Archive for Blue Jays

Jose Bautista Thinks the ALCS Is Rigged

Losing is generally not a fun, enjoyable experience. Winning is better, and when you don’t win, sometimes you look for reasons why that coveted win didn’t occur. In baseball, the margin between winning and losing is often very small, and that has certainly been the case in the American League Championship Series: both of the series’ first two games were close, low-scoring affairs won by a Cleveland team that scored a total of runs. While players generally control outcomes, for a high-scoring team like the Toronto Blue Jays to score just one run in two games, the results have been unusual, a little too unusual, per Mike Vorkunov’s twitter account.

I don’t know if I’m lumped in there with “you guys,” but I’m more than happy to discuss the “circumstances” of which Bautista speaks. Bautista’s addressing the strike zone, and he believes that Cleveland pitchers have been getting borderline calls that Toronto’s pitchers haven’t. Let’s work backwards and begin with Saturday’s game. Here’s the strike-zone plot against left-handers hitters for Cleveland and Toronto pitchers care of Brooks Baseball. (View from the catcher’s perspective.)

cle-tor1015lhh

Green is a called ball and red is a called strike, with Cleveland represented by squares and the Blue Jays represented by triangles. For our purposes here, let’s break things into categories. We can look at missed calls in and out of the strike zone and borderline calls. Based on the typical strike zone, we find two missed calls going against Blue Jays pitchers. For borderline calls, let’s say anything touching the line of the typical strike zone is borderline. By that definition, Cleveland threw three borderline pitches and got two strikes. Toronto threw two borderline pitches and got one strike.

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The Constantly Evolving Marcus Stroman

Things could be going better for the Toronto Blue Jays. The only true “must-win” games are elimination games, but trailing Cleveland two games to none in the ALCS, there’s little doubt that tonight’s Game 3 feels like a must-win game Toronto. Should they lose tonight, all anyone will be able to talk about is how only one MLB team has ever come back to win a series after being down three games to none.

Could the Blue Jays become the second team to make such a comeback? Of course. They strung together a four-game win streak as recently as the Wild Card Game through their ALDS sweep over the Rangers, after all. But, naturally, facing a best-case scenario of four straight elimination games is not the outcome Toronto will be seeking in tonight’s game.

The most obvious aspect of Toronto’s game which needs to improve if they want to win is their offense. In the 18 innings they’ve played against Cleveland thus far, they’ve scored just one run – not exactly an ideal method for winning games. Of course, scoring runs at prodigious rates is something else we just saw Toronto do,what l when they tallied up 22 runs in their three-game ALDS sweep over the Rangers. It doesn’t take much imagination to envision Josh Donaldson or Edwin Encarnacion or another key member of their lineup stepping up to the plate and delivering for Toronto. If they want to win tonight, someone is going to have to push runs across the plate and they aren’t lacking for players who can be that guy.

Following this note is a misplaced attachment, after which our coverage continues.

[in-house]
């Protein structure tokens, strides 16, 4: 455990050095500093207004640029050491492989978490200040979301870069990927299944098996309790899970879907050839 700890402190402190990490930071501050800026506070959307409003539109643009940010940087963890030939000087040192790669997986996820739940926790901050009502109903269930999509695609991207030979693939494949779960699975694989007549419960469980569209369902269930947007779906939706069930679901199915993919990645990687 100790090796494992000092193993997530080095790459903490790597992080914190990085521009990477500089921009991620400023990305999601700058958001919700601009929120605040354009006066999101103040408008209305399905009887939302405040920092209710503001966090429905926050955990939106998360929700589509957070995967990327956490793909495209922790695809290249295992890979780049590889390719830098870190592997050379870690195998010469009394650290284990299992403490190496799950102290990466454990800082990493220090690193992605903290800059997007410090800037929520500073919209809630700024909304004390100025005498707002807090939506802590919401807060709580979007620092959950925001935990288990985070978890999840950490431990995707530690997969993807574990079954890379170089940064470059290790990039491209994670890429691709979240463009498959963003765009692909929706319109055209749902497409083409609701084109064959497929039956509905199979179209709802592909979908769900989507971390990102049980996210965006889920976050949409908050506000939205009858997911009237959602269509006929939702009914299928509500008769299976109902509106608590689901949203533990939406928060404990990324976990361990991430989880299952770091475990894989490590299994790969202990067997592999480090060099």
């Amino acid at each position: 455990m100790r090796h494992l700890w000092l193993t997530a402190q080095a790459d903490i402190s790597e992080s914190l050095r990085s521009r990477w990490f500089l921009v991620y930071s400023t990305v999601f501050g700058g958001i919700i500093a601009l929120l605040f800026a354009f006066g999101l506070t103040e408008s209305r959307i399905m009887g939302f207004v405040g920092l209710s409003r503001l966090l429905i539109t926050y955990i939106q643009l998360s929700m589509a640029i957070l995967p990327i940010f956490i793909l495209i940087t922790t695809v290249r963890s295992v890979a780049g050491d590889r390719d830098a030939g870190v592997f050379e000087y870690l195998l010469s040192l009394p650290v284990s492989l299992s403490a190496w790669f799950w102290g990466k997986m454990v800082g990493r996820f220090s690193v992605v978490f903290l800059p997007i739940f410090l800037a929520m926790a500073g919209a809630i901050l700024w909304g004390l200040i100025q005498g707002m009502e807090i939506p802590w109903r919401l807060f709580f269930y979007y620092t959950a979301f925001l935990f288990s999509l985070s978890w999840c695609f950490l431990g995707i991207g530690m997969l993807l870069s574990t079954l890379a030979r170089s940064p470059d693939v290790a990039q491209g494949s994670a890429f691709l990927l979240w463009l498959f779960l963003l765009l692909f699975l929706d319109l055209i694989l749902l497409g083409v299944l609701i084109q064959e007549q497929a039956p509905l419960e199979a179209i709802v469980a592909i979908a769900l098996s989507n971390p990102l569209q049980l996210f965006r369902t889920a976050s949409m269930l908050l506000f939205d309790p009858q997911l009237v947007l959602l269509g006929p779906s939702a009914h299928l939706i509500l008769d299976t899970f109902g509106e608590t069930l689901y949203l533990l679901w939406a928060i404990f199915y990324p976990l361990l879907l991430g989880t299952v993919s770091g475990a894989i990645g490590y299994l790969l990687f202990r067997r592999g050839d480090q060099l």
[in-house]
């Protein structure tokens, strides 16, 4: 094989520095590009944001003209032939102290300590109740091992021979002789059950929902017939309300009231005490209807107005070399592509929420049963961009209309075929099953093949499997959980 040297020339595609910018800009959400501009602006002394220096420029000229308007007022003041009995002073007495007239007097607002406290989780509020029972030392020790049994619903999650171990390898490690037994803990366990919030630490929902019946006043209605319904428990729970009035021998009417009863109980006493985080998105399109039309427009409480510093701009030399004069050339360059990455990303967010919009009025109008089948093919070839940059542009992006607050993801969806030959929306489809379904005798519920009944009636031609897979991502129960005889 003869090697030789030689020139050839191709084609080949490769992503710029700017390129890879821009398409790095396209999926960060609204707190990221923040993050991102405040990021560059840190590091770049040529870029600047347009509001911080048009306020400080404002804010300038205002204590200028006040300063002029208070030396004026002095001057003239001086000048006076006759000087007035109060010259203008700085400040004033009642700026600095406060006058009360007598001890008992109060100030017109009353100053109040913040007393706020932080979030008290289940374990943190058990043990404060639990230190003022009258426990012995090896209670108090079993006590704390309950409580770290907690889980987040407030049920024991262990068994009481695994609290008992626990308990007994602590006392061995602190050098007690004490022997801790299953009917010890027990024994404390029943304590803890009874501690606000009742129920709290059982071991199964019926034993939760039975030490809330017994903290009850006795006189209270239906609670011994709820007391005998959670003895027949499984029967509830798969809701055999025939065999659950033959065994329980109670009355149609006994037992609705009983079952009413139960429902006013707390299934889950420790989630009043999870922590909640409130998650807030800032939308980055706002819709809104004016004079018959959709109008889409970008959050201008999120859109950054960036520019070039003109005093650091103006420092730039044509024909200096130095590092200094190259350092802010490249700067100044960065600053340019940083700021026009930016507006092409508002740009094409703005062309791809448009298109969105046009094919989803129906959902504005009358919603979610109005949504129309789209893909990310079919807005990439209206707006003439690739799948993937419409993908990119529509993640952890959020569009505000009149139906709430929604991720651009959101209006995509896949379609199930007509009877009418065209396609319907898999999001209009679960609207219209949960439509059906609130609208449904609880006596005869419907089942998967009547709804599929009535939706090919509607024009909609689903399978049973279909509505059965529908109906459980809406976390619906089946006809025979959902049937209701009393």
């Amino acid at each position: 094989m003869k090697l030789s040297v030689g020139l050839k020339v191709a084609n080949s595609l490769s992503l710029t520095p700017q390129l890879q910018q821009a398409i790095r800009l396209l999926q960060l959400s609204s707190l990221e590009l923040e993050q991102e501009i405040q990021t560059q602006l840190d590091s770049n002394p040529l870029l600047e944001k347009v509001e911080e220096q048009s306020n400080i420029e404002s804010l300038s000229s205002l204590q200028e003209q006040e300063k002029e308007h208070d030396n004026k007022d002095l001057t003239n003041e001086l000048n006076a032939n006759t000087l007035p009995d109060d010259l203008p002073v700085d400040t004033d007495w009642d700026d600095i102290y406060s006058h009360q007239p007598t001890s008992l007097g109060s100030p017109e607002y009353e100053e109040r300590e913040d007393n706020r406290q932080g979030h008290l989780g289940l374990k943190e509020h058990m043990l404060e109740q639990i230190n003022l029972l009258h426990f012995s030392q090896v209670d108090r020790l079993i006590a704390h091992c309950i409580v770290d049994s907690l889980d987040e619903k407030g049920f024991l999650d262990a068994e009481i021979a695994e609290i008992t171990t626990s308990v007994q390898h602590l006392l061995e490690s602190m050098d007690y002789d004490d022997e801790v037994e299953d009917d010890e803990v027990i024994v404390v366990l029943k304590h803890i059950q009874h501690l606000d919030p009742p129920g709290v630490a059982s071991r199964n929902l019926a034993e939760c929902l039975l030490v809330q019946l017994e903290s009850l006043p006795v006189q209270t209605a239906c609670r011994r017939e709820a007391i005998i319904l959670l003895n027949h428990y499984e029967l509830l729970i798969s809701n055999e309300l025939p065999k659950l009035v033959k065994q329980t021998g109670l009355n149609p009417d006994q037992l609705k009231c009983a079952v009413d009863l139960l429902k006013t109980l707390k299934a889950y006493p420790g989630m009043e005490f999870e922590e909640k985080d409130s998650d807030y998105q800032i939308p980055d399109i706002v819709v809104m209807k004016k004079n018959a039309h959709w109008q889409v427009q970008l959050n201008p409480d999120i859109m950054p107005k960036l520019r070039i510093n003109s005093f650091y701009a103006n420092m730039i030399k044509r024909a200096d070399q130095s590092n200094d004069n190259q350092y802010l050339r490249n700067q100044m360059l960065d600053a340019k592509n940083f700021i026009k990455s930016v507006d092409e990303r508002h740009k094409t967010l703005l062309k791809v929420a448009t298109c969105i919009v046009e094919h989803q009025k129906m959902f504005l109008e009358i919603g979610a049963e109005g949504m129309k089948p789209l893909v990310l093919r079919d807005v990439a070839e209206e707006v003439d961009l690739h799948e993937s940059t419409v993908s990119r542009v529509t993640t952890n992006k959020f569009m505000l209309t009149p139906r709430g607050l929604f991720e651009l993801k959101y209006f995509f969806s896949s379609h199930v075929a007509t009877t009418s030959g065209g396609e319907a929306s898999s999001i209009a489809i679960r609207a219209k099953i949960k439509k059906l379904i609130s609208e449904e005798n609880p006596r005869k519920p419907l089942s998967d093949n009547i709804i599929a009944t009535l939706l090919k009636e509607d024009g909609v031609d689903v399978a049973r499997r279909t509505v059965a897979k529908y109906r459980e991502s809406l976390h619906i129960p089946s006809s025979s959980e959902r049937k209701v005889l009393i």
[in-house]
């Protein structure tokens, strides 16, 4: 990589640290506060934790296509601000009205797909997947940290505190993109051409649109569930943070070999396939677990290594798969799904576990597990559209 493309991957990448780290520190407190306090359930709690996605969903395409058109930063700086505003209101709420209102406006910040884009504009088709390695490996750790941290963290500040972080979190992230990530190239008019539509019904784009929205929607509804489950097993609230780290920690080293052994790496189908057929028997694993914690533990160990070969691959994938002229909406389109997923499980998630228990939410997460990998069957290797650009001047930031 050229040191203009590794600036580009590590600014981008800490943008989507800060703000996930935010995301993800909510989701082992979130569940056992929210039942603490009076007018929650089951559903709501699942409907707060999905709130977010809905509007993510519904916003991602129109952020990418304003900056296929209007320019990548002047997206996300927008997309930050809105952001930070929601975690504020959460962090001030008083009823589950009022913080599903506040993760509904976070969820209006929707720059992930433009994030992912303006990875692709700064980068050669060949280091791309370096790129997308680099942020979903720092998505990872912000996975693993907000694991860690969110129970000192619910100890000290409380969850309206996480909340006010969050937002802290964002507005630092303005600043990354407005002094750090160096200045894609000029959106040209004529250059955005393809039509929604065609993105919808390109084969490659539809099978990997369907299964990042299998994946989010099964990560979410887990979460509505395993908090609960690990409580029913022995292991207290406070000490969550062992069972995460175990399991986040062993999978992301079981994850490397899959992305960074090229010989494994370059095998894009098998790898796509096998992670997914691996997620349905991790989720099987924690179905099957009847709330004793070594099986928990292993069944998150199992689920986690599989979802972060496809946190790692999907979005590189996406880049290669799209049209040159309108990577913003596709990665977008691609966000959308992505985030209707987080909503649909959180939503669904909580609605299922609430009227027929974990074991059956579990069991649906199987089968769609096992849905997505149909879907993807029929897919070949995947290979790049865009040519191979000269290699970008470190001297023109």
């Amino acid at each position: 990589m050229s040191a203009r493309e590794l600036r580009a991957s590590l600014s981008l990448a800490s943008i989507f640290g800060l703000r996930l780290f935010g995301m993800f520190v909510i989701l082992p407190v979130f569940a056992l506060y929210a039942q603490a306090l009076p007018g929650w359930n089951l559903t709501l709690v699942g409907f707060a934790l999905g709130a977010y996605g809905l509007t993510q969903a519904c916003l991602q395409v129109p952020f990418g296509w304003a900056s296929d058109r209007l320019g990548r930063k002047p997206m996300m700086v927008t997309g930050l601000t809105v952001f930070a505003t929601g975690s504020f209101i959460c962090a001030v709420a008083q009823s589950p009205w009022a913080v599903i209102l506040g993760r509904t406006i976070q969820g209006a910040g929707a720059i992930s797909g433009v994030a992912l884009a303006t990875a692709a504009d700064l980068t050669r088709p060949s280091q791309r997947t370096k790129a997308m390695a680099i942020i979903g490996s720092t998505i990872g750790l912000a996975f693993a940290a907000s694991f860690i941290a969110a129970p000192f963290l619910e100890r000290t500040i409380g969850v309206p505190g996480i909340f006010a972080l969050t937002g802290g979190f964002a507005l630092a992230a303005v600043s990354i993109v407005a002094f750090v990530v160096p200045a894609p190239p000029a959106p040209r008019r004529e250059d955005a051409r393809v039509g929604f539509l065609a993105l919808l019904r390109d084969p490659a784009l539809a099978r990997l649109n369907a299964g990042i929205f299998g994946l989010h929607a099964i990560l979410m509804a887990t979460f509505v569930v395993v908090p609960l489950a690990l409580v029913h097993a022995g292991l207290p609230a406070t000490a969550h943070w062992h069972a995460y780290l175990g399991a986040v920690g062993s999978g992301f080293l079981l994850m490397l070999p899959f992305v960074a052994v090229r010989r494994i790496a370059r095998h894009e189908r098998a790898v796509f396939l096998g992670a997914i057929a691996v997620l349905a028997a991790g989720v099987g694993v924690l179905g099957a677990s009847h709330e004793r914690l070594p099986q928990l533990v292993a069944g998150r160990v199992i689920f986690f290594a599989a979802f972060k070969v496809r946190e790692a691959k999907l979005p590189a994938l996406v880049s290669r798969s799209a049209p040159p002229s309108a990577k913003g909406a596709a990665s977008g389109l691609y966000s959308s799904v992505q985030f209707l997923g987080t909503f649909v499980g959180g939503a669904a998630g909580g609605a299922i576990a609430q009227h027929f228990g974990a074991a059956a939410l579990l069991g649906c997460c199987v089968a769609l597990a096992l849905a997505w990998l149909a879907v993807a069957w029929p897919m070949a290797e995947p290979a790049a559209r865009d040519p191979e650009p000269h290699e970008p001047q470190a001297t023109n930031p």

However, to state the obvious, a two-game stretch of inept offense does not change the fundamental realities of baseball for the Blue Jays. Hitting well isn’t their singular path to getting back into the series. Defense and pitching are just as important as ever. So far, Toronto’s pitching staff has done a tremendous job of keeping Cleveland’s offense in check, yielding just four runs over the two games. There are a multitude of paths to success in a baseball game, but among the simplest is to prevent the other team from scoring. Tonight, they’ll turn to starting pitcher Marcus Stroman in hopes that he’ll become their latest pitcher to keep Cleveland’s offense in check. One of the interesting things to watch tonight will be what Stroman looks like — aside from the diminutive bundle of energy we’ve come to know over the past few seasons — because Stroman is constantly evolving.

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One Counterpoint to Toronto’s Fastball Advantage

Yesterday, our own Eno Sarris astutely pointed out the advantage that a fastball-heavy pitching staff like the Blue Jays might have against the Indians lineup, who have done the overwhelming majority of their damage on slow stuff and have struggled against heaters. And while I do believe it’s true that, on the whole, Toronto’s fastballing ways could still give the Indians lineup fits, I go thinking about a couple follow-up point that might be important, and that might help mitigate this potential advantage.

Namely, I got to thinking about Marco Estrada, because it’s fun to think about Marco Estrada; Marco Estrada is a fascinatingly unique pitcher. Estrada is set to start Game 1 of the NLCS for Toronto against Cleveland in a few hours and, according to our PITCHf/x run values, Estrada had something like baseball’s 11th-most valuable fastball, right between Robbie Ray and Stephen Strasburg. Strasburg throws 95. Ray throws 94. Makes sense — the best fastballs are usually the fastest fastballs. Not Estrada, though. Estrada’s fastball sits 88. Estrada’s fastball is all about spin, and how it plays off his changeup, and since it’s so different, I got to wondering if maybe Estrada’s elite fastball plays by different rules than the fastballs against which Cleveland struggles.

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Fall League Daily Notes: October 14

Eric Longenhagen is publishing brief, informal notes from his looks at the prospects of the Arizona Fall League and, for the moment, the Fall Instructional League. Find all editions here.

As Fall Instructional League winds down here in Arizona, teams have begun playing their games earlier in the day, allowing scouts to double and triple up should they so choose, catching instrux at 9 or 10 am before moving on to the afternoon and night Fall League games. For me yesterday, that meant seeing the Brewers’ and Diamondbacks’ instructional-league teams in the early morning. Of note from that game, the Brewers lined up second-round pick Lucas Erceg at shortstop and shifted Gilbert Lara over to third. Lara’s destiny likely lies at a position other than his usual shortstop — and so, too, does Erceg’s (despite a 70-grade arm) — and this was probably more of a fun experiment or opportunity to let Lara move around than it is earnest developmental news for Erceg, who has looked great throughout instrux but can’t play shortstop.